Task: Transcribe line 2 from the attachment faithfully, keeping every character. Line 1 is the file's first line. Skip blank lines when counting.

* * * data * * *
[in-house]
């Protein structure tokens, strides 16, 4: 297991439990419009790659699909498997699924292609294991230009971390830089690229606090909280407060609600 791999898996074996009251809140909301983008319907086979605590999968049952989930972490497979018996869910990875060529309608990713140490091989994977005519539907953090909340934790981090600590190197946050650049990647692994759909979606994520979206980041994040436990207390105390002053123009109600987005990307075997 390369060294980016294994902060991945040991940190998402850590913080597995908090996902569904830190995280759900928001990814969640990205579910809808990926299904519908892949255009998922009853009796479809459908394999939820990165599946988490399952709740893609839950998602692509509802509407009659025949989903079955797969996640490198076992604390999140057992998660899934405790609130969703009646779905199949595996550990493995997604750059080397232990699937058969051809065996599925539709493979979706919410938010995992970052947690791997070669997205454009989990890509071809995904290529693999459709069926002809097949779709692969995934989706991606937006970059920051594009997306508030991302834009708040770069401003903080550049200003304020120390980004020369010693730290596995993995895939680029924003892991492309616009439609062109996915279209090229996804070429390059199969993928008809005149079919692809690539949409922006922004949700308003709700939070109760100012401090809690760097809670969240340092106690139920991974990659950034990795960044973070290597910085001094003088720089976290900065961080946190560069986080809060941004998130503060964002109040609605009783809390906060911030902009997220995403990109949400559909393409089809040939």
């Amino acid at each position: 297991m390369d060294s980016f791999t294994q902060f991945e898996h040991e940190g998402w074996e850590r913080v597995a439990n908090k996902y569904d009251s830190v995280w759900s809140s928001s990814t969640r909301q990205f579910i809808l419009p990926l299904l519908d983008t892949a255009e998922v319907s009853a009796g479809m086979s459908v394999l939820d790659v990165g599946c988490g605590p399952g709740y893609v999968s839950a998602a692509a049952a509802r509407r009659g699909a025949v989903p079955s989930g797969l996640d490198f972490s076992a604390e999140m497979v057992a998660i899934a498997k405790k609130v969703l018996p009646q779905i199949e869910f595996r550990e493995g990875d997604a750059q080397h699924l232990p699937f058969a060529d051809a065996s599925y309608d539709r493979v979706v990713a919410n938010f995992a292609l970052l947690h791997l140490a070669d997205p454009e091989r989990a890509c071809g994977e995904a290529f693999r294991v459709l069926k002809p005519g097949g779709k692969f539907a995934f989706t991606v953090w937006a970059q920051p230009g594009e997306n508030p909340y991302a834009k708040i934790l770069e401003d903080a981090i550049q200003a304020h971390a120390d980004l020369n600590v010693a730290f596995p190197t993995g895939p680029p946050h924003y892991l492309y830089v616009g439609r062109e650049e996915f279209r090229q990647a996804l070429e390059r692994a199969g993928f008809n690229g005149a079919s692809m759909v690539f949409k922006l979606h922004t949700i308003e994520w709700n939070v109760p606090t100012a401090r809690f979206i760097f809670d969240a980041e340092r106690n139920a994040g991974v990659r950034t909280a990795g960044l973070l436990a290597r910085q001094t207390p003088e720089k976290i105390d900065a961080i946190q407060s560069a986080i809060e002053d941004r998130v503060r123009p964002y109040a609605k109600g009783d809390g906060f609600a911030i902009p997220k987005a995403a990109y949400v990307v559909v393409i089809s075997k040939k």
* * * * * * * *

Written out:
């Protein structure tokens, strides 16, 4: 297991439990419009790659699909498997699924292609294991230009971390830089690229606090909280407060609600 791999898996074996009251809140909301983008319907086979605590999968049952989930972490497979018996869910990875060529309608990713140490091989994977005519539907953090909340934790981090600590190197946050650049990647692994759909979606994520979206980041994040436990207390105390002053123009109600987005990307075997 390369060294980016294994902060991945040991940190998402850590913080597995908090996902569904830190995280759900928001990814969640990205579910809808990926299904519908892949255009998922009853009796479809459908394999939820990165599946988490399952709740893609839950998602692509509802509407009659025949989903079955797969996640490198076992604390999140057992998660899934405790609130969703009646779905199949595996550990493995997604750059080397232990699937058969051809065996599925539709493979979706919410938010995992970052947690791997070669997205454009989990890509071809995904290529693999459709069926002809097949779709692969995934989706991606937006970059920051594009997306508030991302834009708040770069401003903080550049200003304020120390980004020369010693730290596995993995895939680029924003892991492309616009439609062109996915279209090229996804070429390059199969993928008809005149079919692809690539949409922006922004949700308003709700939070109760100012401090809690760097809670969240340092106690139920991974990659950034990795960044973070290597910085001094003088720089976290900065961080946190560069986080809060941004998130503060964002109040609605009783809390906060911030902009997220995403990109949400559909393409089809040939």